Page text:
Top Mountie in area of N.S. mass shooting stayed home to avoid command confusion

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HALIFAX — The senior RCMP officer in the district where the Nova Scotia mass shooting occurred says he stayed home during the rampage because having a "white shirt" present at the command post would have caused confusion.

In his interview last month with the public inquiry, Archie Thompson, who retired about six months after the April 18-19, 2020, killings, said if he had left his home about 90 kilometres south of the command post and driven to the scene, it would have raised questions about who was running the operation.

At the time, the veteran officer had been superintendent in charge of the RCMP's Northeast Nova district for almost four months, and he wore the white shirt of a commissioned officer.

In his interview released Friday by the inquiry, Thompson outlined difficulties reaching his second-in-command for the district, Staff Sgt. Steve Halliday, on the phone during some of the tension-filled moments as the killer drove a replica police cruiser on April 19 and continued his murders in the Wentworth area.

Twenty-two people, including a pregnant woman, would die before police shot the perpetrator at a gas station in Enfield, N.S.

Thompson said his notes indicated that at 9:52 a.m. on April 19, Halliday sent him a message saying "shots fired," and then was unable to provide a further update as he was busy. Thompson said that more than an hour later, at 10:57 a.m., Halliday sent another message saying, "We have major issues," and telephoned his commander 15 minutes later to relay information about additional deaths.

However, Thompson said being present at the command post where Halliday was assisting Staff Sgt. Jeff West, the critical incident commander, wouldn't have helped.

"I wouldn't want to do that and inject myself into the investigation .... The rank, the colour of the uniform tends to have an impact when I show up," he said.

While the retired superintendent said it was his role to "get the resources moving along if required," he said through the night he heard that the RCMP officers on the scene had sufficient personnel.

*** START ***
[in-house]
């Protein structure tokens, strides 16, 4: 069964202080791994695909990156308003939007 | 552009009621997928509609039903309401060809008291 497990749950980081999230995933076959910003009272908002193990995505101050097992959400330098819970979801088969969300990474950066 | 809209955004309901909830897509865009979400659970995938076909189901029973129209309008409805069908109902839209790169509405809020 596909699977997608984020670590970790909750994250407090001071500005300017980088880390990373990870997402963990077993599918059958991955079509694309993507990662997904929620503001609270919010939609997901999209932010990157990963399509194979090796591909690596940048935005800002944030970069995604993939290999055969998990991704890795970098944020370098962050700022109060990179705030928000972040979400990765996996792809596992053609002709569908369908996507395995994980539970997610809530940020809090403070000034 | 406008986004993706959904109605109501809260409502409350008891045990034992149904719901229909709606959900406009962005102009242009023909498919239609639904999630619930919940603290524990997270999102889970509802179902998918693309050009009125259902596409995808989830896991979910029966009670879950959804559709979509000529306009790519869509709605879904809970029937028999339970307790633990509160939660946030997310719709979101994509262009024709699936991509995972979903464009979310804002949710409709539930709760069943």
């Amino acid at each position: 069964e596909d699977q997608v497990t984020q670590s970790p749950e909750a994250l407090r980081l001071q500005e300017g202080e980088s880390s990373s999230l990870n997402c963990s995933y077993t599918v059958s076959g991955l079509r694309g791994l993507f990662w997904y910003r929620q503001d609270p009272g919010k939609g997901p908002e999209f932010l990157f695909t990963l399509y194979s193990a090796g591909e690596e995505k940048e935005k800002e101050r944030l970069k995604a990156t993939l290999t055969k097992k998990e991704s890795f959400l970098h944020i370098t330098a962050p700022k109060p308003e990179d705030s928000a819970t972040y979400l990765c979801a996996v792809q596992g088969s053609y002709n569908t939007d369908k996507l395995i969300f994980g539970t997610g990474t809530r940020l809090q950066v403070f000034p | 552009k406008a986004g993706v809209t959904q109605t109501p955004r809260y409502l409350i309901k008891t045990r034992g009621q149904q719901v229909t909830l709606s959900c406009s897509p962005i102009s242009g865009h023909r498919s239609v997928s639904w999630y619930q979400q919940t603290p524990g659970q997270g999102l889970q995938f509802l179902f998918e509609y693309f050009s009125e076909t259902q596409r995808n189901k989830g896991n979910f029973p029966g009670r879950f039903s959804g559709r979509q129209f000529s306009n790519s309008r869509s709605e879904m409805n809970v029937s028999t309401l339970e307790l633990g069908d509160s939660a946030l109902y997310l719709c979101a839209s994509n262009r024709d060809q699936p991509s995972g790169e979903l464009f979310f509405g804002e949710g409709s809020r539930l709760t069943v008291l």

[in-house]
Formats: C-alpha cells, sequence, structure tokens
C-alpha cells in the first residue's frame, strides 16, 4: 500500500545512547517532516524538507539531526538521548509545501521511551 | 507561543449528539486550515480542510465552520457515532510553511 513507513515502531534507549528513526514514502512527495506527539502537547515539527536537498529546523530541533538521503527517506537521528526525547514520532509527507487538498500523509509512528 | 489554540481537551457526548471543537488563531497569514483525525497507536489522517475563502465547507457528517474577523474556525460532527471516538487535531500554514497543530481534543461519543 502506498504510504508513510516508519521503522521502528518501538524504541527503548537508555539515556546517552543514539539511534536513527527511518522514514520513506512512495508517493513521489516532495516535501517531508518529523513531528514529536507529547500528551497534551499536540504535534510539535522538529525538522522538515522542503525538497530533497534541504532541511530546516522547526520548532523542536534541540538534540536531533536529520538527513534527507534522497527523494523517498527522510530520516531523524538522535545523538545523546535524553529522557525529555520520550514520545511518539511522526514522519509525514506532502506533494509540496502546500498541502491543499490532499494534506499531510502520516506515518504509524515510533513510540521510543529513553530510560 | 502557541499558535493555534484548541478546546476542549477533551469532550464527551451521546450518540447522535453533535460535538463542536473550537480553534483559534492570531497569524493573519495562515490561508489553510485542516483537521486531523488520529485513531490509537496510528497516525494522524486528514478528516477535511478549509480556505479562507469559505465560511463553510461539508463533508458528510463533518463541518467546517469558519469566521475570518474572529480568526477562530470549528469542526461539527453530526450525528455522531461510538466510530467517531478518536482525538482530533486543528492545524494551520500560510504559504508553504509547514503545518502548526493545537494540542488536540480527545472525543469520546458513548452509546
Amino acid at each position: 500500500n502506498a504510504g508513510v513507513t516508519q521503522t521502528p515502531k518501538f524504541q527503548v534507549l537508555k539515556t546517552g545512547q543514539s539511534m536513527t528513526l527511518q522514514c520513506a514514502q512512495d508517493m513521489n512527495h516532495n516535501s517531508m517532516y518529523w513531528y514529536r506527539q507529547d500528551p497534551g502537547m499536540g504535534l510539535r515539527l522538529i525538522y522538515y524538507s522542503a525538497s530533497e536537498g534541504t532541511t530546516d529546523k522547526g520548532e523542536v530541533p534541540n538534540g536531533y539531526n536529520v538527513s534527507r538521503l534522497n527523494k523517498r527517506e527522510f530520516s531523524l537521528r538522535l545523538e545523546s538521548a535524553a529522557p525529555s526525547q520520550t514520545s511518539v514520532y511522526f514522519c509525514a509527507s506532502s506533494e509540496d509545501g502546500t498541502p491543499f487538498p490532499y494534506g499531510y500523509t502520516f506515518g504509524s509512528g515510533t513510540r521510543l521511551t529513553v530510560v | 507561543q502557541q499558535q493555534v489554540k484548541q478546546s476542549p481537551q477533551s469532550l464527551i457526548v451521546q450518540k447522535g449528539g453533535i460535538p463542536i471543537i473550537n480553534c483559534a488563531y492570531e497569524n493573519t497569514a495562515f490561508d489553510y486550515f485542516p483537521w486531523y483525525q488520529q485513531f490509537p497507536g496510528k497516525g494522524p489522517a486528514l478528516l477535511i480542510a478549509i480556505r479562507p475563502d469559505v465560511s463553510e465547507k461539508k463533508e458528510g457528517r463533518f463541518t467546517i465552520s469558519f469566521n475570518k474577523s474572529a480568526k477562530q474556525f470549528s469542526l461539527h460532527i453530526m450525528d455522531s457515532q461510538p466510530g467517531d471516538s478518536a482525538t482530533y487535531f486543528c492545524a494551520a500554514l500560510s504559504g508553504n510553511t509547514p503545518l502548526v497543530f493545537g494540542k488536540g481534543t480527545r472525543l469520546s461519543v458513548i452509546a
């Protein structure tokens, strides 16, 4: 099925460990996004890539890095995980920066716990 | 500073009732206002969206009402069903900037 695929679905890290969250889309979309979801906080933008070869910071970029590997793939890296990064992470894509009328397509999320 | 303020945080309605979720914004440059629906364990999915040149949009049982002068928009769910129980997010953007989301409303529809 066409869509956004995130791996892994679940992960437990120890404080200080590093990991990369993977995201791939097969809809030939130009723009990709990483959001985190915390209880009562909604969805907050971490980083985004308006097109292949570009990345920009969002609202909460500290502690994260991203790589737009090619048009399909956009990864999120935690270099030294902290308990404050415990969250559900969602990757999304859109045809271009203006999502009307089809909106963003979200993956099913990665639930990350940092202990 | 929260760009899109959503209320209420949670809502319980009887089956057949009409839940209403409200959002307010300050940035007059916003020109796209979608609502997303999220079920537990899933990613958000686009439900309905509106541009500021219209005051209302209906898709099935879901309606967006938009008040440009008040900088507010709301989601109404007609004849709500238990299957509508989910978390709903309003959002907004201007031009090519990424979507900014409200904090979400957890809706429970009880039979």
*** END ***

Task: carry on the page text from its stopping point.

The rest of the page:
Asked by the commission lawyer if he should have been at the scene to determine this, Thompson responded that he didn't believe that would be the normal procedure.

Thompson's interview also indicated that he was among those asked by Halliday the morning of April 19 to look into notifying the public that police had learned the killer was armed and driving a replica RCMP vehicle.

Halliday testified in May that he confirmed the replica vehicle was still unaccounted for at 7:55 a.m. on April 19, and had noted at about 8 a.m. "this has to be communicated out to the (RCMP) members, all municipal agencies, police departments and border crossings and we have to get it out to the public as soon as possible."

Thompson's notes say that at 8:22 a.m., he and Halliday "discussed the need to ensure this information was made public," and six minutes later, he called Chief Supt. Chris Leather, the second-highest ranking officer in the province, to provide "an update" and get a number for Lia Scanlan, the director of strategic operations.

Thompson said he called Scanlan at 8:39 a.m. and informed her about the marked police car, and she agreed she would call a sergeant at the command post. Thompson told the public inquiry lawyer he then left the matter with her, and said it was her department's responsibility.

Halliday testified in May that he was surprised the message about the replica vehicle didn't go out to the public until 10:17 a.m., more than two hours after his notes recorded he wanted this to occur.

Lawyers for family members have criticized the delay, noting that during the extra hours of delay at least six people were killed on April 19.

The inquiry has said that the precise role Leather may have played in the delay is unclear and in a summary it published May 17 said that inquiry staff were still investigating Leather's role in this. He is expected to testify before the inquiry next week.

This report by The Canadian Press was first published July 22, 2022.

Michael Tutton, The Canadian Press

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